There was a recent post from the famous Scott Drummonds about Running Apple OSX Lion on vSphere 5 and Scott provided his interpretation/opinion of Apple’s EULA on virtualizing Apple OSX. Though the EULA can be somewhat confusing, it is true that with the release of vSphere 5, you now can run OSX 10.7 (Lion), 10.6 (Snow Leopard) and 10.5 (Leopard) as a supported guestOS in ESXi 5.
…but there is a catch (there’s always a catch)
UPDATE: As of vSphere 5.1, the Apple Mac Pro is now fully supported on running on ESXi 5.1, to get more details, please take a look at this article.
The caveat is that in allowing VMware to run OSX as a virtual machine on vSphere 5, the physical hardware that ESXi 5 is running on MUST be Apple hardware and specifically the XServe 3.1. For those of you who do not follow Apple’s hardware closely, the XServe line was recently EOL as of January 31, 2011 and that brings up an interesting problem. If you wanted to virtualize Apple OSX, you would have had to have purchased XServes prior to January 31st or start looking on Ebay with your corporate card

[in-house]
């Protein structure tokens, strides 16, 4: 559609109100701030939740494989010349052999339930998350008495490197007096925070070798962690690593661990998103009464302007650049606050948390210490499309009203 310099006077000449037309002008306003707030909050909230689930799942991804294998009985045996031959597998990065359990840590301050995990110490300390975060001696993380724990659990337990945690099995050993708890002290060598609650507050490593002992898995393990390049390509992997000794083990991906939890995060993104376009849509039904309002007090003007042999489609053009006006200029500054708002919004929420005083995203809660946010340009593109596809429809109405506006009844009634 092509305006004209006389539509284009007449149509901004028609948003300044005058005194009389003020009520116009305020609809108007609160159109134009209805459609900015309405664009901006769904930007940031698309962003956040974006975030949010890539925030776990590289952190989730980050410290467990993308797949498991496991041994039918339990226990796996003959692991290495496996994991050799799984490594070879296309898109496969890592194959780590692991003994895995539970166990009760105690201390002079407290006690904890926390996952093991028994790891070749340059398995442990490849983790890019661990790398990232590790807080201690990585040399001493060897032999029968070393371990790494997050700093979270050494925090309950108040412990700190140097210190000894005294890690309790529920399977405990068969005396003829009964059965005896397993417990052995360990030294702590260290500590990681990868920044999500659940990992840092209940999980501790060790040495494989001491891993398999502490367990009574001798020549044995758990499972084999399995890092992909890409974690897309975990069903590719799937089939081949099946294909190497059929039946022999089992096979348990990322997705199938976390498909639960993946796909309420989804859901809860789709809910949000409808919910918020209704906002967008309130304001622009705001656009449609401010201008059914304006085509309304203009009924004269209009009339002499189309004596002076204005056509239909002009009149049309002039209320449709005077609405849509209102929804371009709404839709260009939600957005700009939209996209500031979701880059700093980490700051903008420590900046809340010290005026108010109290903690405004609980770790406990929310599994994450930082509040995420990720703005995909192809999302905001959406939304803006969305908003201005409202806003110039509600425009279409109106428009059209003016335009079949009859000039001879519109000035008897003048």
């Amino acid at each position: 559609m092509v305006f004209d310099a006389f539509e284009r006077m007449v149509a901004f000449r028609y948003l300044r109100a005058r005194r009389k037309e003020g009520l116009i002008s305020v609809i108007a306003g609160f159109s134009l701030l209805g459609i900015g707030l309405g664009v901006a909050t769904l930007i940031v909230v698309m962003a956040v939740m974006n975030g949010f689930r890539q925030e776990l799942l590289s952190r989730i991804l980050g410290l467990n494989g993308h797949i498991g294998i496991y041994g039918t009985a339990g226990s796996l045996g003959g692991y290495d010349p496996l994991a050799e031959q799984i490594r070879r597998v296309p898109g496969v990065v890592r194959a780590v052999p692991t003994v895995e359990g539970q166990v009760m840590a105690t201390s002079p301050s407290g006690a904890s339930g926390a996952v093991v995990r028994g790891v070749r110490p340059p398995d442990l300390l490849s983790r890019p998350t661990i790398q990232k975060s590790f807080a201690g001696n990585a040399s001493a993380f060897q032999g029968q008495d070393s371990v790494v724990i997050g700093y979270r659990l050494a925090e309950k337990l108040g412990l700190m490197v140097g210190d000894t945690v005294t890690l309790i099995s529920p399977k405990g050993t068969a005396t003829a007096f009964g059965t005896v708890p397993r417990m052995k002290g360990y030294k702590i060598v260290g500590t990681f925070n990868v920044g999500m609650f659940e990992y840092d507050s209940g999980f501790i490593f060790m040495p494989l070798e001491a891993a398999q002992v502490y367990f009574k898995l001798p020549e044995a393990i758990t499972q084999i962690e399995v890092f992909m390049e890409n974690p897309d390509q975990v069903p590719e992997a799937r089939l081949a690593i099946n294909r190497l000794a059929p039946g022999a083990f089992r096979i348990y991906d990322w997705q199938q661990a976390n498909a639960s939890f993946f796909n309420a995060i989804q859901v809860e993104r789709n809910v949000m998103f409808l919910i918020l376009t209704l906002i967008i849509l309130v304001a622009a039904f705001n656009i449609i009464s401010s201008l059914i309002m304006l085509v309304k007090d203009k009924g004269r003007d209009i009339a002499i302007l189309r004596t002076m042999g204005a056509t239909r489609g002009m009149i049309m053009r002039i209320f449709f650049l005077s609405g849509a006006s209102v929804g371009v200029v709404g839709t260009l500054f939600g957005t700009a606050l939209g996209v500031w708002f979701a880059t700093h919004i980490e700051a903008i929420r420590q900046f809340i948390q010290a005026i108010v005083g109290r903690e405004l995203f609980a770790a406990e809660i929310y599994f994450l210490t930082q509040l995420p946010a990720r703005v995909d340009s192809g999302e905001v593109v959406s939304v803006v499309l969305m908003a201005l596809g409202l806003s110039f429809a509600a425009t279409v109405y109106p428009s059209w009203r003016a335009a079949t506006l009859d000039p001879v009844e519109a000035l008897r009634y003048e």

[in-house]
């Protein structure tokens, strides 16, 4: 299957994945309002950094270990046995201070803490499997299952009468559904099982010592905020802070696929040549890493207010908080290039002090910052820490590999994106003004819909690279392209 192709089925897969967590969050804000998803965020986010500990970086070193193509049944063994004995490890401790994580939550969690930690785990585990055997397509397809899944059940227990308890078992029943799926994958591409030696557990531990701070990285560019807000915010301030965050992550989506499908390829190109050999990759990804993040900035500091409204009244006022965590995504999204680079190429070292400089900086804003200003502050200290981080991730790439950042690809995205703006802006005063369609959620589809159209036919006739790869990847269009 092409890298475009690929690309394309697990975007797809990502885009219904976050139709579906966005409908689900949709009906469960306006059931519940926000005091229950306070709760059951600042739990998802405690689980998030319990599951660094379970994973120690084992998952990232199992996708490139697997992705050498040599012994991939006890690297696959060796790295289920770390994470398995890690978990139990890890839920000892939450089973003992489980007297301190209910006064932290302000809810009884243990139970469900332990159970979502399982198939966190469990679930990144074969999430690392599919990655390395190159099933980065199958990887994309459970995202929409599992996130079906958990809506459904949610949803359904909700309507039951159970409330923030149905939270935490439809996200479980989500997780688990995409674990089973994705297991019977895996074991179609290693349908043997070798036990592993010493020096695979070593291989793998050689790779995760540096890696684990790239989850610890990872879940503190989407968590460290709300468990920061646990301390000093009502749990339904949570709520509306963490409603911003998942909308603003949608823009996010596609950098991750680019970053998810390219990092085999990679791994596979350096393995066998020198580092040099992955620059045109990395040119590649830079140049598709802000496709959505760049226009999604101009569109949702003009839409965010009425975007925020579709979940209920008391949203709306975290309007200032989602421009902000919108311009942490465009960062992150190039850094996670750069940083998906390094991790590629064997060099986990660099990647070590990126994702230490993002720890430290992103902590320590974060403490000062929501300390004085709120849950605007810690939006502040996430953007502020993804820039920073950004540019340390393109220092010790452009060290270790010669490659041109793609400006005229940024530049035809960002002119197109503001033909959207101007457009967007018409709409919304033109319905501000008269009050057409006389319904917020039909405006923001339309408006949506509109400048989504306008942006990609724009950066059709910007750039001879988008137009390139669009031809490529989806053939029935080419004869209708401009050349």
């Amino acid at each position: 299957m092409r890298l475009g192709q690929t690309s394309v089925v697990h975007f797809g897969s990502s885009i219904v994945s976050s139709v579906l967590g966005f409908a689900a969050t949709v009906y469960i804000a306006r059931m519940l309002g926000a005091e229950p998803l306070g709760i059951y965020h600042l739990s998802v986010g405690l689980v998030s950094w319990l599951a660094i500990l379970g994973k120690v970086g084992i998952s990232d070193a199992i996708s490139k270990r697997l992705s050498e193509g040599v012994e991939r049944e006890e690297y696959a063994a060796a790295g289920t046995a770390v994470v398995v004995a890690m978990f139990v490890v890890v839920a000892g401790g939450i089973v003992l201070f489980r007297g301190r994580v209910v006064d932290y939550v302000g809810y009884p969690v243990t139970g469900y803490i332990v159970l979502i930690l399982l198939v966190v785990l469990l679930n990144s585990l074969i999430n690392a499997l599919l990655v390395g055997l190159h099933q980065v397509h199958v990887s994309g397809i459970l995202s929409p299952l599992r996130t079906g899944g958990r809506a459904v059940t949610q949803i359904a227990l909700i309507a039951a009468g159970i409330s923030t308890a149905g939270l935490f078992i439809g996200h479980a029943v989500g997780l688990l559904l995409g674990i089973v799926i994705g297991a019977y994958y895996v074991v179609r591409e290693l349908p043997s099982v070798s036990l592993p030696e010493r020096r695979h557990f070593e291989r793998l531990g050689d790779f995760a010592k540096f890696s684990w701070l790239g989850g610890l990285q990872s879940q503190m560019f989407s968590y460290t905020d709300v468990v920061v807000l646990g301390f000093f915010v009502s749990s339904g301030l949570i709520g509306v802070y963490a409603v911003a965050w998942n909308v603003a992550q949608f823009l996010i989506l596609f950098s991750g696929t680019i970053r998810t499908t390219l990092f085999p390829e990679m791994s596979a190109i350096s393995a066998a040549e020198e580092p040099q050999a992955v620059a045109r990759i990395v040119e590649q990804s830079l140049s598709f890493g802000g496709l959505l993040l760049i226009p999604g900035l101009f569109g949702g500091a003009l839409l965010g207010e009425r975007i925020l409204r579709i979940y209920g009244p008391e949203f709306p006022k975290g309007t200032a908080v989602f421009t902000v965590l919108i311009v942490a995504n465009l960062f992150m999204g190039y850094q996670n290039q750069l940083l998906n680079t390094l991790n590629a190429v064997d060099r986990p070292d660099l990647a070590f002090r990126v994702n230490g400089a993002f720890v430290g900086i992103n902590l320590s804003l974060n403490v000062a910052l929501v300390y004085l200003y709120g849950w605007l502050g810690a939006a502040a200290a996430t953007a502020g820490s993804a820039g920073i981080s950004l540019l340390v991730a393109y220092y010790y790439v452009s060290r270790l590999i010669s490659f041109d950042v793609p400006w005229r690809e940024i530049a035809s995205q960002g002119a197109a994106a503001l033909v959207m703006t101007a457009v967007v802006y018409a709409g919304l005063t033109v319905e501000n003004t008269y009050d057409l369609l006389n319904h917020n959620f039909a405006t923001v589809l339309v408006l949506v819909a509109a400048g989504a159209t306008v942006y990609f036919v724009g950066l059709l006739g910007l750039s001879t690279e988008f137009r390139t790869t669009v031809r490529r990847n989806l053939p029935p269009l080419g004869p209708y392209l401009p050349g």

Now, the Apple EULA is not the only thing that is regulating this requirement, in addition, VMware had to implement a software check within ESXi 5 to ensure that the physical hardware is in fact Apple hardware before allowing you to properly boot up an OSX virtual machine. The check looks for the SMC (System Management Controller) when an OSX virtual machine is being powered on and if this check fails, you will get an error and the virtual machine will be powered off automatically. The presence of the SMC is a new property that is exposed in the vSphere 5 API under “hardware” section of the ESXi host.
The property will either return true or false on whether SMC is present. You can easily check your ESXi 5 host by using the vSphere MOB and pointing your browser to the following URL:
As I understand from the beta, only XServer 3.1 will be officially supported and you will not be able to install ESXi 5 on older versions of the hardware. I have also heard mixed results on folks being able to install ESXi 5 on Mac Mini’s and Mac Pro’s. At this point, hopefully Apple has a change of heart and will update their EULA to allow ESXi 5 to run on “currently available” Apple hardware such as Mac Mini and Mac Pro.